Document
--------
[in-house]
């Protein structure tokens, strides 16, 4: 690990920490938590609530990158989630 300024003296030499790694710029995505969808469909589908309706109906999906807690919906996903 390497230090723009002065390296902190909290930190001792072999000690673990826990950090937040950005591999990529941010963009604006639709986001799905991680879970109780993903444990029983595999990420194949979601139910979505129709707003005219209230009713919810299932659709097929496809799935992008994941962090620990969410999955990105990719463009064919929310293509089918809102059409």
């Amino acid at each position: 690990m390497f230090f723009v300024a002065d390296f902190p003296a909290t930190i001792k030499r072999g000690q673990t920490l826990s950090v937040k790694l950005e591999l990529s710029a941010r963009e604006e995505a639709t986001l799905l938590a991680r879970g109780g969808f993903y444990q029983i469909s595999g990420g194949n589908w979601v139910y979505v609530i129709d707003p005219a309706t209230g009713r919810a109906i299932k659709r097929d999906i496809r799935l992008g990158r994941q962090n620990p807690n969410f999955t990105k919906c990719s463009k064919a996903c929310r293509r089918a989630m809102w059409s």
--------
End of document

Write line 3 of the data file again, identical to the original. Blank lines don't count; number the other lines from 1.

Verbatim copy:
């Amino acid at each position: 690990m390497f230090f723009v300024a002065d390296f902190p003296a909290t930190i001792k030499r072999g000690q673990t920490l826990s950090v937040k790694l950005e591999l990529s710029a941010r963009e604006e995505a639709t986001l799905l938590a991680r879970g109780g969808f993903y444990q029983i469909s595999g990420g194949n589908w979601v139910y979505v609530i129709d707003p005219a309706t209230g009713r919810a109906i299932k659709r097929d999906i496809r799935l992008g990158r994941q962090n620990p807690n969410f999955t990105k919906c990719s463009k064919a996903c929310r293509r089918a989630m809102w059409s």